A Silent, Brutal Death

I'm sure that I speak for many of us here in Israel when I wish the Schindler family condolences and hope that they find comfort.

Ellen W. Horowitz

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Arutz 7
"The moral law can never be legislated in ultimate terms by the human mind." -- Rabbi Yosef B. Soloveitchik

Make no mistake about the Terri Schiavo case. It was impeccably constitutional and went off without a hitch. This time around, the legislative, executive and judicial branches of the US government executed a flawlessly synchronized checks-and-balances performance. The tenet separating church and state held firm and refused to buckle under significant pressure.

The arguments were compelling and the race against time, heart-wrenching. But make no mistake about Terri Schiavo's death. In a two week period, she was dehydrated and starved to death, sliced open for an autopsy and cremated - and the entire process was scrupulously executed according to the law of the land. America must be so proud.

Pretty gruesome stuff, and that a good portion of the public could comfortably watch this chapter live on CNN, over a plate of lasagna, makes one kind of wonder who's the truly brain-damaged and comatose party.

Make no mistake, Terri's demise was a miserable and colossal moral failure.

Sentencing a brain-damaged woman to death by dehydration and starvation is an embarrassingly barbaric and pitiful solution for a modern, purportedly evolved, world. Regardless of which side of the argument one takes, this should have been a humbling moment for humanity.

How limited and primitive we are.

Much of the discussion surrounding the case circumvented the moral crux of the issue, and instead was directed towards the matters of personal, spousal and parental rights, and whether or not the victim would feel the pain of death.

But behind the scenes, this was clearly a battle between individual rights and moral obligations; between the takers and the givers; and between the material and incorporeal worlds. The hands-down verdict is that we live in a very selfish and material world.

Today, at least in the West, most individuals place great emphasis on the quality and comfort of their personal lives, as well as their personal freedoms and rights. I suppose it's expected and certainly permissible that human beings living a physical existence would naturally tend to gravitate towards, and place emphasis on, the material rather than the spiritual. However, an immense problem is created when a society structures itself on legislative and judicial foundations that, for the most part, underscore personal freedoms and individual rights, while compartmentalizing or excluding religious doctrine based on moral responsibility.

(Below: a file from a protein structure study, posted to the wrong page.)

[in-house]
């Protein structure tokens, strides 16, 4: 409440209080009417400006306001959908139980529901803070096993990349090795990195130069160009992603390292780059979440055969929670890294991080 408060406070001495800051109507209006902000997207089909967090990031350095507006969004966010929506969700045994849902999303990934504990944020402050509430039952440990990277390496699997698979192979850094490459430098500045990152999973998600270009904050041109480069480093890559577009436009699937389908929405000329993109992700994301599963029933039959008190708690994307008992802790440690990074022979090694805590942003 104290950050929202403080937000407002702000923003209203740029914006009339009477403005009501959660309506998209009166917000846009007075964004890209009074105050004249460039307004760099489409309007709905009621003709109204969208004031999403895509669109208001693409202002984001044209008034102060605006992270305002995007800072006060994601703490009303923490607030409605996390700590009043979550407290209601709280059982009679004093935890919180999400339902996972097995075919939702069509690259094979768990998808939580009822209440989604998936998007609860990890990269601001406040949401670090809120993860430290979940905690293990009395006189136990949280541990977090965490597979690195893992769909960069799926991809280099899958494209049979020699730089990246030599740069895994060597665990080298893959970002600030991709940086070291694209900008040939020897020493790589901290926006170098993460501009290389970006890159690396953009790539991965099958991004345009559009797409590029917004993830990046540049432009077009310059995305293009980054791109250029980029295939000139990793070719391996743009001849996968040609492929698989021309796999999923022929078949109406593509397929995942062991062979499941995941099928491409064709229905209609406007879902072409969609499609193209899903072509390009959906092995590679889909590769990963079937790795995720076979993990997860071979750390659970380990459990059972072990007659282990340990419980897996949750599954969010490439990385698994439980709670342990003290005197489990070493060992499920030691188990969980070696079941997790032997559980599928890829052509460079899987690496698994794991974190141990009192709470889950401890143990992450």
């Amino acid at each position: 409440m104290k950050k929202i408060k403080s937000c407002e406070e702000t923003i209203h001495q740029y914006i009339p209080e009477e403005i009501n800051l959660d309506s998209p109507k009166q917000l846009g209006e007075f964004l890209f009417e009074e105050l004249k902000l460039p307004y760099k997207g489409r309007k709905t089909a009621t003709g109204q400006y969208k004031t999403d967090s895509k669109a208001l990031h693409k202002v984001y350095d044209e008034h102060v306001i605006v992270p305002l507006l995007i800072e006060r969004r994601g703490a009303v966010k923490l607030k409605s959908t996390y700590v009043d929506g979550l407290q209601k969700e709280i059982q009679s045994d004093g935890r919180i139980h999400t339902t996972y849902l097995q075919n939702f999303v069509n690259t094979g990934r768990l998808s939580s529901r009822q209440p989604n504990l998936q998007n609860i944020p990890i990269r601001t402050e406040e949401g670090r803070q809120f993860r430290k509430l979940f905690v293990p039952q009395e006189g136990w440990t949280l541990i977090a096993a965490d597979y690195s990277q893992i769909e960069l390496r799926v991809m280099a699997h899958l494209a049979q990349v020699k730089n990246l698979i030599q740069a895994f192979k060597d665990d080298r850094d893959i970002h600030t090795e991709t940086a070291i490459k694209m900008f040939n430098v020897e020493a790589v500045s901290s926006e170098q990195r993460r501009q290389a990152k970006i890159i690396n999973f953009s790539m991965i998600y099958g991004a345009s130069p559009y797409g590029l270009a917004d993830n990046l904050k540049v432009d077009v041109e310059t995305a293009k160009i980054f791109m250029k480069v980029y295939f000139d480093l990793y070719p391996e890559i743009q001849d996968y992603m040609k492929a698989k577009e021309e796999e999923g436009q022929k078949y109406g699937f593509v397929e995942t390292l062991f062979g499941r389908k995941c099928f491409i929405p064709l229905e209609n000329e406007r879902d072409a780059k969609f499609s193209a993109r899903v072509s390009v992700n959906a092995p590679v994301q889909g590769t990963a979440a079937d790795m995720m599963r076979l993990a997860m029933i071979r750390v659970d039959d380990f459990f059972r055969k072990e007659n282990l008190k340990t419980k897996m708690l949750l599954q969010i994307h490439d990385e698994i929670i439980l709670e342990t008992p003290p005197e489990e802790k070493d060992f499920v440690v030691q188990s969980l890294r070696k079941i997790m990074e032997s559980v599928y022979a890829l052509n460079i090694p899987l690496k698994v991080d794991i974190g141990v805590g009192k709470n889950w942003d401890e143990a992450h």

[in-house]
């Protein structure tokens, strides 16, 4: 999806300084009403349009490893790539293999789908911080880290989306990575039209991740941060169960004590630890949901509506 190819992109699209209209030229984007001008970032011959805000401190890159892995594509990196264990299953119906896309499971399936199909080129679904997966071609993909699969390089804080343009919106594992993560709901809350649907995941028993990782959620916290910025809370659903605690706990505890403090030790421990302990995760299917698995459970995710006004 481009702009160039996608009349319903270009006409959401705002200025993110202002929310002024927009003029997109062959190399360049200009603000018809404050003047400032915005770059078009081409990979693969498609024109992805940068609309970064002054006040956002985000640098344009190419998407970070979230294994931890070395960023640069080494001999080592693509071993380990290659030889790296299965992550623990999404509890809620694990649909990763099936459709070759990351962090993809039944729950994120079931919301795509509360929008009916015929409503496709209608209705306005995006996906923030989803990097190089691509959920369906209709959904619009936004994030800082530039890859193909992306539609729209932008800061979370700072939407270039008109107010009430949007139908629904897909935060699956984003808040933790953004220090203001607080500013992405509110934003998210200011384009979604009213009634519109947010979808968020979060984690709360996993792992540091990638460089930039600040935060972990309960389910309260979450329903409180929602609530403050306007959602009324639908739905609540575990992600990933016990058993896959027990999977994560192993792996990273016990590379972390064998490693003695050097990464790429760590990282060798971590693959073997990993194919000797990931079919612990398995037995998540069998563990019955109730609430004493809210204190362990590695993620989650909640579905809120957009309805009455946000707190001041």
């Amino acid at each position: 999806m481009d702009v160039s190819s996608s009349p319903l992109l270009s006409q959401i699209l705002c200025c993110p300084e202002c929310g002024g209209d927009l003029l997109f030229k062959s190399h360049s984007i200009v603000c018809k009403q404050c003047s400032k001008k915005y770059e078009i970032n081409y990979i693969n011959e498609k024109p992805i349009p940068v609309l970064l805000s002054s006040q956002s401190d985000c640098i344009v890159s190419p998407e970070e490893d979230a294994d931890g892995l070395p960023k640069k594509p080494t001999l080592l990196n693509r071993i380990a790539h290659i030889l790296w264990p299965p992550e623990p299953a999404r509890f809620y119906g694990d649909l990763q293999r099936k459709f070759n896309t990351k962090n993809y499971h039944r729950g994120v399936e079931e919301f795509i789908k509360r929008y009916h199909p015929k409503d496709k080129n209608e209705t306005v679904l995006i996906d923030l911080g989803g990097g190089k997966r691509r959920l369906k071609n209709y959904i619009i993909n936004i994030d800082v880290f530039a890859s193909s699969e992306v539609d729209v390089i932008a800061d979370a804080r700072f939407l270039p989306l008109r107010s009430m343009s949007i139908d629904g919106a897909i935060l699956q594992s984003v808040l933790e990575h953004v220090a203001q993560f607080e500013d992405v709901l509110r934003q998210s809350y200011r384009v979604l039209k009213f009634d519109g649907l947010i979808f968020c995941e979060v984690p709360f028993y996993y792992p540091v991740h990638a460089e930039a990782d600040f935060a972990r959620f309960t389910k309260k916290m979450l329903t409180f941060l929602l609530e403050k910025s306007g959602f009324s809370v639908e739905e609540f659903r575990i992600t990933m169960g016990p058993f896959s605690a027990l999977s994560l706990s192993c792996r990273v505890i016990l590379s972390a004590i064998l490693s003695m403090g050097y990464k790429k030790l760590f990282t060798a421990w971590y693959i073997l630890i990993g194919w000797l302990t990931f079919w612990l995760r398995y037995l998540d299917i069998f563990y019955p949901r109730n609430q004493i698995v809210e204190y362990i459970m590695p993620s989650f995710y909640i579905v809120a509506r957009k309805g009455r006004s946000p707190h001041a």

The prevalent attitude of "what's coming to me?", "what's in it for me?", and "what value is it to me?", has created a society of takers and self-centered consumers. This attitude, taken to its extreme, produced a legal system that condoned the taking of a handicapped woman's life and demonstrated a gross disregard for her body and soul. I believe this constitutes the worst possible type of theft. And after all, isn't that what murder is - robbery in the extreme?

Jewish law would not sanction the type of death Terri endured, because traditional Judaism places an emphasis on obligations rather than rights . Our responsibility towards G-d and our fellowman supersedes our personal freedoms.

Although we can't always understand the meaning behind some of our seemingly disproportionate or unfair trials and challenges, we nevertheless strive to accept them as part of a Divine plan. Ideally, any good fortune, assets or possessions one acquires in this world - whether material or spiritual - are to be regarded as gifts or blessings from G-d; life itself being the ultimate gift - even one which appears to be vegetative and physically unproductive.

However, the beauty of the modern world is that we have created tools and support systems that can and should encourage us to face-up to our trials and assist us in carrying our burdens. Those devices, however, should not be employed as a quick fix to rid us of our challenges.

Now, on to the pain...

Neurologists assured us that removal of Terri's feeding and hydration tube would result in a painless death. But even contemporary science recognizes the plausibility that there exists other levels and dimensions of consciousness that our top researchers have yet to discover. Indeed, maybe they'll never be discovered, as comprehending those states could be beyond the reach of our limited intellectual capabilities. Are our egos are so grand and intellect so blinding that we can't acknowledge the existence of a soul? Maybe Terri's soul was hungry, thirsty and tortured for two weeks. Maybe her silent screams manifested themselves through the pleas and anguish of her parents. After all, it was Terri's parents, not her husband, who have a flesh and blood connection.

We're told that she wouldn't have wanted to live that way (I guess we'll never know). But Terri was indeed alive, and seemingly content in her own world - as inconvenient at that world was to others (and isn't that the real issue here?).

When our scientists, doctors, legislatures, judges, intellectuals, and even clerics and family members become cognizant of their limitations and internalize an awareness of something greater than themselves, then the fear of G-d will enter the picture. We humans will then become acutely aware of those responsibilities outside of ourselves. We will become givers and not takers, and we will strive for true justice and morality. When that happens, we will be that much closer to a redeemed world and to finding a truly just solution for people like Terri.

I'm sure that I speak for many of us here in Israel when I wish the Schindler family condolences and hope that they find comfort.